METTL14 is required for exercise-induced cardiac hypertrophy and protects against myocardial ischemia-reperfusion injury

Lijun Wang, Jiaqi Wang, Pujiao Yu, Jingyi Feng, Gui-e Xu, Xuan Zhao, Tianhui Wang, H. Immo Lehmann, Guoping Li, Joost P. G. Sluijter & Junjie Xiao

Published: 9 November 2022


RNA m6A modification is the most widely distributed RNA methylation and is closely related to various pathophysiological processes. Although the benefit of regular exercise on the heart has been well recognized, the role of RNA m6A in exercise training and exercise-induced physiological cardiac hypertrophy remains largely unknown. Here, we show that endurance exercise training leads to reduced cardiac mRNA m6A levels. METTL14 is downregulated by exercise, both at the level of RNA m6A and at the protein level. In vivo, wild-type METTL14 overexpression, but not MTase inactive mutant METTL14, blocks exercise-induced physiological cardiac hypertrophy. Cardiac-specific METTL14 knockdown attenuates acute ischemia-reperfusion injury as well as cardiac dysfunction in ischemia-reperfusion remodeling. Mechanistically, silencing METTL14 suppresses Phlpp2 mRNA m6A modifications and activates Akt-S473, in turn regulating cardiomyocyte growth and apoptosis. Our data indicates that METTL14 plays an important role in maintaining cardiac homeostasis. METTL14 downregulation represents a promising therapeutic strategy to attenuate cardiac remodeling.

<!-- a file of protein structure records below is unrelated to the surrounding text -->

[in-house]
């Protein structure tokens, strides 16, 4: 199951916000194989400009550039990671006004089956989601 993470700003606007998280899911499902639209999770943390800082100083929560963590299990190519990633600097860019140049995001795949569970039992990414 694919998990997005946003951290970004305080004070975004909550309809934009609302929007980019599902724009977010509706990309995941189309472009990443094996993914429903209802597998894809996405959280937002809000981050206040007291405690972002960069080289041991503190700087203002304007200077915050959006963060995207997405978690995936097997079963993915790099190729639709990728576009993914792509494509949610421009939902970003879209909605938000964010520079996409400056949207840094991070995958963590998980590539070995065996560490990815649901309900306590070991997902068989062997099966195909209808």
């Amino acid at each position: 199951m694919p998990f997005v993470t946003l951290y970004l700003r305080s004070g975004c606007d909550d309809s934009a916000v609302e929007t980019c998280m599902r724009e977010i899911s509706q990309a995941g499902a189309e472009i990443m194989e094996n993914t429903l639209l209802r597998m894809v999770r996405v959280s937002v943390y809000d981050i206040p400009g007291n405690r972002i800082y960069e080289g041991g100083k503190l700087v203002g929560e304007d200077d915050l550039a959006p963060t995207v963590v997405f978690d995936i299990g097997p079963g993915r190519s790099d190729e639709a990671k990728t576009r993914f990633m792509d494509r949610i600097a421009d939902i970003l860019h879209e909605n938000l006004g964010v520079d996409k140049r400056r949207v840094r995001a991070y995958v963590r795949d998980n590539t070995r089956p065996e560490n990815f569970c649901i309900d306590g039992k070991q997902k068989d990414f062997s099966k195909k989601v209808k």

Full Access Link: Nature communications